What did they do?

3416 individuals were classified for their prakritis by Ayurvedic practitioners as well as a software. Of these, DNA isolated from blood samples of 262 individuals (male, healthy, between 20-30 years), who were reliably classified as having a clear dominance of one of the three constituents (Vata, Pitta or Kapha) representing the “extreme” Prakritis were used for the genome-wide study. A microarray consisting of 1 million positions / SNPs was used to identify the genotype of these individuals.

 What did they find?

This study found 52 out of 1 million SNPs is sufficient to assign the Prakriti of individuals, irrespective of their ethnic background. One of the challenges in the study was that there was no control group – therefore each prakriti was compared to the other two. Subsequently, these 52 SNPs were able to cluster individuals into distinct groups by Principal Component Analysis. Interestingly, one of the SNPs in a PGM1 gene (Phosphoglucomutase 1), which codes for an important enzyme in sugar (glucose) metabolism, is significantly associated with Pitta dominant group that is known for efficient metabolism.

 Things to keep in mind about the study:

It is to be noted that the three categories compared and defined here represent extremes –and according to Ayurvedic principles most people are a composite of all three- Kapha, Vata and Pitta, with the dominant element defining their type. There are some previous studies, which have suggested that the Ayurvedic Prakriti classification may have a genetic or metabolic basis (2,5). They were conducted on fewer subjects and looked at fewer genes/ phenotypes compared to this study, which rigorously recruited a large number of subjects, used multiple methods of classifications (software and Ayurveda practitioners) and a genome wide approach. There is much work to be done in understanding the scientific basis of the Ayurvedic classification system and whether we can independently and reliably assign people (independent of race, gender and ancestry) to a type.

 What does this mean?

The 52 SNPs defined in this study can now be used independently in other populations and also provide a way of identifying new associations with metabolism and other phenotypes. For more than fifteen years now, we have been able to read our genome i.e – information in our genes but not been able to fully understand how it defines us as individuals. So on the one hand, this study by correlating phenotypes with genetic variations, helps us understand a little bit more about how genes make us who we are. On the other hand, by using modern genetic tools in the context of traditional knowledge, this study provides a rigorous way of assessing the framework of ayurvedic medicine.


1. Understanding personality from Ayurvedic perspective for psychological assessment: A caseS Shilpa and C. G. Venkatesha Murthy. Ayu. 2011 Jan-Mar; 32(1): 12–19.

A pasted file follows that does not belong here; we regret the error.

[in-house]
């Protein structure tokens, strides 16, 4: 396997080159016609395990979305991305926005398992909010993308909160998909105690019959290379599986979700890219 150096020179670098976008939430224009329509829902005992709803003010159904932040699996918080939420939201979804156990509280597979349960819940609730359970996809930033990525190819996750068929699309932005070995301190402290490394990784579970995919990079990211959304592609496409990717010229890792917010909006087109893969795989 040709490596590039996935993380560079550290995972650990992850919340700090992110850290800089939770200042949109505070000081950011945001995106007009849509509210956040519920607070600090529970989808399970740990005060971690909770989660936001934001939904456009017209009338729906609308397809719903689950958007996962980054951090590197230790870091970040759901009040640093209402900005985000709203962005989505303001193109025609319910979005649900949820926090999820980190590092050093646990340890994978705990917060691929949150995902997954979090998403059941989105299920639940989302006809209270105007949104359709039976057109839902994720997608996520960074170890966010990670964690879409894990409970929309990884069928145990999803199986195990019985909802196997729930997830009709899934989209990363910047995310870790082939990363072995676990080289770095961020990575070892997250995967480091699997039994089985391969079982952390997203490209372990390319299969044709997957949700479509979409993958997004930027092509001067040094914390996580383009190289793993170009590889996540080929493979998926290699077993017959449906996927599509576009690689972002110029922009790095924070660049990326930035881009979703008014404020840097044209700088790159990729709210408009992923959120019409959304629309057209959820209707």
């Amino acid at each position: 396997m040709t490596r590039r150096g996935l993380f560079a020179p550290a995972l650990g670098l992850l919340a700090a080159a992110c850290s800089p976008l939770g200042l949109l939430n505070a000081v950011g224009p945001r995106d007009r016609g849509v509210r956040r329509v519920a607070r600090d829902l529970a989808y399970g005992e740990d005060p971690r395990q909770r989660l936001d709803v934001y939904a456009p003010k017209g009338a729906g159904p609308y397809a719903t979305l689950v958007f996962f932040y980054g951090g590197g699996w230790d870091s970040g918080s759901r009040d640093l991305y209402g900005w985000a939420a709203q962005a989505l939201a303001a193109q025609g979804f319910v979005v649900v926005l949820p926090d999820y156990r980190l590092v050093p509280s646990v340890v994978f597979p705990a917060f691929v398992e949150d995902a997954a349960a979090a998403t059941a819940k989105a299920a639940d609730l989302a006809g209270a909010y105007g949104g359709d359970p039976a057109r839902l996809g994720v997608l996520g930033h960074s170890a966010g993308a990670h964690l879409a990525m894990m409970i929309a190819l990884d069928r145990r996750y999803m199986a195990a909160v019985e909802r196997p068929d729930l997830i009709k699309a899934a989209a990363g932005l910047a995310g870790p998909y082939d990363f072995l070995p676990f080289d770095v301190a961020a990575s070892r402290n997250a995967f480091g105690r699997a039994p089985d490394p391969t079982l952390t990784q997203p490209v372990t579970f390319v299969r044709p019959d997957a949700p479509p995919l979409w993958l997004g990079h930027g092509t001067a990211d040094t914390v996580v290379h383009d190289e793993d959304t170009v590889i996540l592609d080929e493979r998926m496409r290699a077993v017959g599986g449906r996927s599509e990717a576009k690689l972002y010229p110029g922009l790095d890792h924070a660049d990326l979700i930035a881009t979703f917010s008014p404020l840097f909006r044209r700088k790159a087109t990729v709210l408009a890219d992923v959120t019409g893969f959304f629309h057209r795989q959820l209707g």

2. Classification of human population based on HLA gene polymorphism and the conceptof Prakriti in Ayurveda. Bhushan P 1 , Kalpana J, Arvind C. J Altern Complement Med. 2005 Apr;11(2):349-53.

3. Genome-wide analysis correlates Ayurveda Prakriti. Govindaraj P, Nizamuddin S, Sharath A, Jyothi V, Rotti H, Raval R, Nayak J, Bhat BK, Prasanna BV, Shintre P, Sule M, Joshi KS, Dedge AP, Bharadwaj R, Gangadharan GG, Nair S, Gopinath PM, Patwardhan B, Kondaiah P, Satyamoorthy K, Valiathan MV, Thangaraj K. Sci Rep. 2015 Oct 29;5:15786. d

4. A database of humans SNPs and their recorded associations can be found here: http://www.snpedia.com/index.

5. Whole genome expression and biochemical correlates of extreme constitutional types defined in Ayurveda . Prasher B, Negi S, Aggarwal S, Mandal AK, Sethi TP, Deshmukh SR, Purohit SG, Sengupta S, Khanna S, Mohammad F, Garg G, Brahmachari SK; Indian Genome Variation Consortium, Mukerji M. J Transl Med. 2008 Sep 9;6:48.

6. http://www.scientificamerican.com/article/a-very-personal-problem/

Interview with Dr. K. Thangaraj

Q. What was the overlap between the prediction by the software, by different Ayurvedic practitioners? Have you tried to estimate if this classification is robust enough to suggest underlying genetic differences?

The first assessment was by Ayurvedic physicians and classified using their knowledge. To double check what they have done, we have used a computer software. The software is also based on various parameters specified by the Ayurveda physicians.There were many questions which the individual had to answer to be assigned a Prakriti. Across the three centres – Bangalore, Pune and Udupi, on average, 75% of the individuals were in concordance.

Q. Why not perform an enzyme profile or measure transcriptional differences for metabolic enzymes? Is there an advantage in taking an SNP approach?

The advantage is that the SNP does not changes, it is there from birth till the individual dies. Whereas transcription profiles may change at different times, depending on time of day, tissue type to tissue type etc. We have looked into that also. This is the very first step. We can extend this across countries, across ethnic groups and cluster them.

Q. Ayurvedic medicine believes in holistic changes including those of lifestyle, dietary along with medicines and does not rely overly on mechanistic explanations beyond the classification into types. There is less emphasis, if you will on dissection of cause-effect and more on restoring the overall balance. Do you agree with this? If yes, then what are the challenges with respect to the study design when you tried to apply the modern framework of science- which relies on a reductionist approach, finding a cause and targeting only that specifically, to the ayurvedic system?